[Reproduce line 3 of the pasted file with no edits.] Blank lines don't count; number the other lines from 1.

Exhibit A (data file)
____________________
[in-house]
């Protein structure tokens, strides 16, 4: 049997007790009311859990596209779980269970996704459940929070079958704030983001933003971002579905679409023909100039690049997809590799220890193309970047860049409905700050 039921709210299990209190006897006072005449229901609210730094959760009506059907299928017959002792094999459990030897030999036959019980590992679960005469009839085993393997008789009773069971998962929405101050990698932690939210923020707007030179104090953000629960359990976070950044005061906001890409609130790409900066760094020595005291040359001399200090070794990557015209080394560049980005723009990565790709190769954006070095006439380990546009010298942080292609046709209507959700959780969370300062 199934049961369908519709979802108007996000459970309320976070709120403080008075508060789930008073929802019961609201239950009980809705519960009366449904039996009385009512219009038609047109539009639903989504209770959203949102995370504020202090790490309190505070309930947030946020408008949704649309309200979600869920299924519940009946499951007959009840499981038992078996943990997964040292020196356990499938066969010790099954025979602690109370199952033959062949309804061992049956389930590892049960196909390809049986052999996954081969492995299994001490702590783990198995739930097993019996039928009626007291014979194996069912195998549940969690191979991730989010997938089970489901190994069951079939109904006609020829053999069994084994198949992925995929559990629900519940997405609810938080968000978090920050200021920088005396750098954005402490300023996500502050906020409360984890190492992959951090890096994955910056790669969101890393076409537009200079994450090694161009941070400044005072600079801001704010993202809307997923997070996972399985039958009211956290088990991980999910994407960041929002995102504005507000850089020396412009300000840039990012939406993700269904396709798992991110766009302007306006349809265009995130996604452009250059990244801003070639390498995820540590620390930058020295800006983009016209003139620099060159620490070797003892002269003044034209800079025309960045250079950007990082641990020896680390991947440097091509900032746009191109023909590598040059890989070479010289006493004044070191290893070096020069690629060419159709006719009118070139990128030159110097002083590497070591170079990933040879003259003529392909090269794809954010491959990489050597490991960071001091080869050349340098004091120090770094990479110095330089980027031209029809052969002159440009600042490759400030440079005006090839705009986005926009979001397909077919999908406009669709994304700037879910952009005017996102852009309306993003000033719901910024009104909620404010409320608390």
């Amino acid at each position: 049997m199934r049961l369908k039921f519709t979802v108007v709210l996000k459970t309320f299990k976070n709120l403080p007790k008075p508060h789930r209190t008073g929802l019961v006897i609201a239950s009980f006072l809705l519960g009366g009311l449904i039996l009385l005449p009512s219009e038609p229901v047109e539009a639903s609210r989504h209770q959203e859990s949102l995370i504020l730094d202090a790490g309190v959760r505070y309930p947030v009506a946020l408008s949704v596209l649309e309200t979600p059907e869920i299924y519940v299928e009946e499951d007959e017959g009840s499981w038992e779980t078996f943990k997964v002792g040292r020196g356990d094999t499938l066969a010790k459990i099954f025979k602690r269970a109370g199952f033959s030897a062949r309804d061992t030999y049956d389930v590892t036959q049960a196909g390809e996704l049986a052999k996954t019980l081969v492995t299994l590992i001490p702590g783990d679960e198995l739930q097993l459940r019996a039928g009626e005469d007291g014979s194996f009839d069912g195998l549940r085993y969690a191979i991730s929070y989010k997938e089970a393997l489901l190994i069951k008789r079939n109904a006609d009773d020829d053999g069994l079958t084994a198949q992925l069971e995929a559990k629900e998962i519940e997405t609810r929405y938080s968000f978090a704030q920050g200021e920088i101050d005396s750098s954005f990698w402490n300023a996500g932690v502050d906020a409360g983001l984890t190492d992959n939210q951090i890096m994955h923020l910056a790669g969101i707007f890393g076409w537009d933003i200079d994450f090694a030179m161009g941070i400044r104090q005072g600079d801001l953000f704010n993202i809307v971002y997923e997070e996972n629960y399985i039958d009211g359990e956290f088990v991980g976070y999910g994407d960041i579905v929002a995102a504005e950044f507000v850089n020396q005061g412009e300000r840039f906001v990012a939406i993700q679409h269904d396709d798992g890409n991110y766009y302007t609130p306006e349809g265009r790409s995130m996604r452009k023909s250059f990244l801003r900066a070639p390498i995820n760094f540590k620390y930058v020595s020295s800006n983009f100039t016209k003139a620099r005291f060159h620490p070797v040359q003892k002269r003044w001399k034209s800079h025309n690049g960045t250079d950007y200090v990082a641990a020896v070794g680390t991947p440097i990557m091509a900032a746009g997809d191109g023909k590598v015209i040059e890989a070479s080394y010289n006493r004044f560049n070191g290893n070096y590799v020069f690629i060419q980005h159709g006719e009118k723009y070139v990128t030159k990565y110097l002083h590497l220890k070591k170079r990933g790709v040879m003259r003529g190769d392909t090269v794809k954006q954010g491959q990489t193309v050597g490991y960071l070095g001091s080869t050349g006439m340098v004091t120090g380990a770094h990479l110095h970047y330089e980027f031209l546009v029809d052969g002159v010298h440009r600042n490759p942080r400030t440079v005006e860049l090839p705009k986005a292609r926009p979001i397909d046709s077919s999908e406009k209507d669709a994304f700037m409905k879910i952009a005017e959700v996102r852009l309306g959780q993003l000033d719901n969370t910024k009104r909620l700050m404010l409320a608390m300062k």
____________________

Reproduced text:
């Amino acid at each position: 049997m199934r049961l369908k039921f519709t979802v108007v709210l996000k459970t309320f299990k976070n709120l403080p007790k008075p508060h789930r209190t008073g929802l019961v006897i609201a239950s009980f006072l809705l519960g009366g009311l449904i039996l009385l005449p009512s219009e038609p229901v047109e539009a639903s609210r989504h209770q959203e859990s949102l995370i504020l730094d202090a790490g309190v959760r505070y309930p947030v009506a946020l408008s949704v596209l649309e309200t979600p059907e869920i299924y519940v299928e009946e499951d007959e017959g009840s499981w038992e779980t078996f943990k997964v002792g040292r020196g356990d094999t499938l066969a010790k459990i099954f025979k602690r269970a109370g199952f033959s030897a062949r309804d061992t030999y049956d389930v590892t036959q049960a196909g390809e996704l049986a052999k996954t019980l081969v492995t299994l590992i001490p702590g783990d679960e198995l739930q097993l459940r019996a039928g009626e005469d007291g014979s194996f009839d069912g195998l549940r085993y969690a191979i991730s929070y989010k997938e089970a393997l489901l190994i069951k008789r079939n109904a006609d009773d020829d053999g069994l079958t084994a198949q992925l069971e995929a559990k629900e998962i519940e997405t609810r929405y938080s968000f978090a704030q920050g200021e920088i101050d005396s750098s954005f990698w402490n300023a996500g932690v502050d906020a409360g983001l984890t190492d992959n939210q951090i890096m994955h923020l910056a790669g969101i707007f890393g076409w537009d933003i200079d994450f090694a030179m161009g941070i400044r104090q005072g600079d801001l953000f704010n993202i809307v971002y997923e997070e996972n629960y399985i039958d009211g359990e956290f088990v991980g976070y999910g994407d960041i579905v929002a995102a504005e950044f507000v850089n020396q005061g412009e300000r840039f906001v990012a939406i993700q679409h269904d396709d798992g890409n991110y766009y302007t609130p306006e349809g265009r790409s995130m996604r452009k023909s250059f990244l801003r900066a070639p390498i995820n760094f540590k620390y930058v020595s020295s800006n983009f100039t016209k003139a620099r005291f060159h620490p070797v040359q003892k002269r003044w001399k034209s800079h025309n690049g960045t250079d950007y200090v990082a641990a020896v070794g680390t991947p440097i990557m091509a900032a746009g997809d191109g023909k590598v015209i040059e890989a070479s080394y010289n006493r004044f560049n070191g290893n070096y590799v020069f690629i060419q980005h159709g006719e009118k723009y070139v990128t030159k990565y110097l002083h590497l220890k070591k170079r990933g790709v040879m003259r003529g190769d392909t090269v794809k954006q954010g491959q990489t193309v050597g490991y960071l070095g001091s080869t050349g006439m340098v004091t120090g380990a770094h990479l110095h970047y330089e980027f031209l546009v029809d052969g002159v010298h440009r600042n490759p942080r400030t440079v005006e860049l090839p705009k986005a292609r926009p979001i397909d046709s077919s999908e406009k209507d669709a994304f700037m409905k879910i952009a005017e959700v996102r852009l309306g959780q993003l000033d719901n969370t910024k009104r909620l700050m404010l409320a608390m300062k």